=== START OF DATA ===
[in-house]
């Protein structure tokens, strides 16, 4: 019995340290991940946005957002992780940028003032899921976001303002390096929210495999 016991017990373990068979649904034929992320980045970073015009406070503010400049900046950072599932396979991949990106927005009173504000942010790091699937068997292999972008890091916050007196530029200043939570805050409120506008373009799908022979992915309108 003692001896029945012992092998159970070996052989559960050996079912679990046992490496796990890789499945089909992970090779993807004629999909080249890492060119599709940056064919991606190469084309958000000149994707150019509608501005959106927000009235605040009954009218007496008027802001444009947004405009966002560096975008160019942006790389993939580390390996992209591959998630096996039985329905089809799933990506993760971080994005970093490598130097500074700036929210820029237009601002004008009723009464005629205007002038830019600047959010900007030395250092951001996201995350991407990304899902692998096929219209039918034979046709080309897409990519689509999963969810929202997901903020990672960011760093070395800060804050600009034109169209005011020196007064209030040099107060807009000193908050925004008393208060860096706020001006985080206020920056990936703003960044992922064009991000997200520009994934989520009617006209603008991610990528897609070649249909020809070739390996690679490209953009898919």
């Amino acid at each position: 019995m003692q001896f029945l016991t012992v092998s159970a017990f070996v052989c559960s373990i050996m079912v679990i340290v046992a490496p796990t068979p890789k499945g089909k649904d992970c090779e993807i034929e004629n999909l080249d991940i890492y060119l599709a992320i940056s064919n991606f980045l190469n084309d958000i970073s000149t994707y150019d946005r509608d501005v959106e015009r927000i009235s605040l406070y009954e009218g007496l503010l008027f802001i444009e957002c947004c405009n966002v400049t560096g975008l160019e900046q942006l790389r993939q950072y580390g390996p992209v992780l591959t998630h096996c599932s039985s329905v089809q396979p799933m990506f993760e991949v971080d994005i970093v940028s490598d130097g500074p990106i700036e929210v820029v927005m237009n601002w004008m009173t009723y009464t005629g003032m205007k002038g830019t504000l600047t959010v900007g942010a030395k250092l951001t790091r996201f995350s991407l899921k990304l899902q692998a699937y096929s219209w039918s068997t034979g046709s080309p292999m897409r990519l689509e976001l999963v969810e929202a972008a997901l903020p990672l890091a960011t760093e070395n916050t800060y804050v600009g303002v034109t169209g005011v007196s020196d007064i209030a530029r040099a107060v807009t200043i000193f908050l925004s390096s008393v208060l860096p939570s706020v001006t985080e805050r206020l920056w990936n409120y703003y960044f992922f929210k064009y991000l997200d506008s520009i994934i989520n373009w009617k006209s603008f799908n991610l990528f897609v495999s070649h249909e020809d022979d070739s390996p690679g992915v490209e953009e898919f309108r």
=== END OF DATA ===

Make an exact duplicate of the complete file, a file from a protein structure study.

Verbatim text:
[in-house]
């Protein structure tokens, strides 16, 4: 019995340290991940946005957002992780940028003032899921976001303002390096929210495999 016991017990373990068979649904034929992320980045970073015009406070503010400049900046950072599932396979991949990106927005009173504000942010790091699937068997292999972008890091916050007196530029200043939570805050409120506008373009799908022979992915309108 003692001896029945012992092998159970070996052989559960050996079912679990046992490496796990890789499945089909992970090779993807004629999909080249890492060119599709940056064919991606190469084309958000000149994707150019509608501005959106927000009235605040009954009218007496008027802001444009947004405009966002560096975008160019942006790389993939580390390996992209591959998630096996039985329905089809799933990506993760971080994005970093490598130097500074700036929210820029237009601002004008009723009464005629205007002038830019600047959010900007030395250092951001996201995350991407990304899902692998096929219209039918034979046709080309897409990519689509999963969810929202997901903020990672960011760093070395800060804050600009034109169209005011020196007064209030040099107060807009000193908050925004008393208060860096706020001006985080206020920056990936703003960044992922064009991000997200520009994934989520009617006209603008991610990528897609070649249909020809070739390996690679490209953009898919």
């Amino acid at each position: 019995m003692q001896f029945l016991t012992v092998s159970a017990f070996v052989c559960s373990i050996m079912v679990i340290v046992a490496p796990t068979p890789k499945g089909k649904d992970c090779e993807i034929e004629n999909l080249d991940i890492y060119l599709a992320i940056s064919n991606f980045l190469n084309d958000i970073s000149t994707y150019d946005r509608d501005v959106e015009r927000i009235s605040l406070y009954e009218g007496l503010l008027f802001i444009e957002c947004c405009n966002v400049t560096g975008l160019e900046q942006l790389r993939q950072y580390g390996p992209v992780l591959t998630h096996c599932s039985s329905v089809q396979p799933m990506f993760e991949v971080d994005i970093v940028s490598d130097g500074p990106i700036e929210v820029v927005m237009n601002w004008m009173t009723y009464t005629g003032m205007k002038g830019t504000l600047t959010v900007g942010a030395k250092l951001t790091r996201f995350s991407l899921k990304l899902q692998a699937y096929s219209w039918s068997t034979g046709s080309p292999m897409r990519l689509e976001l999963v969810e929202a972008a997901l903020p990672l890091a960011t760093e070395n916050t800060y804050v600009g303002v034109t169209g005011v007196s020196d007064i209030a530029r040099a107060v807009t200043i000193f908050l925004s390096s008393v208060l860096p939570s706020v001006t985080e805050r206020l920056w990936n409120y703003y960044f992922f929210k064009y991000l997200d506008s520009i994934i989520n373009w009617k006209s603008f799908n991610l990528f897609v495999s070649h249909e020809d022979d070739s390996p690679g992915v490209e953009e898919f309108r």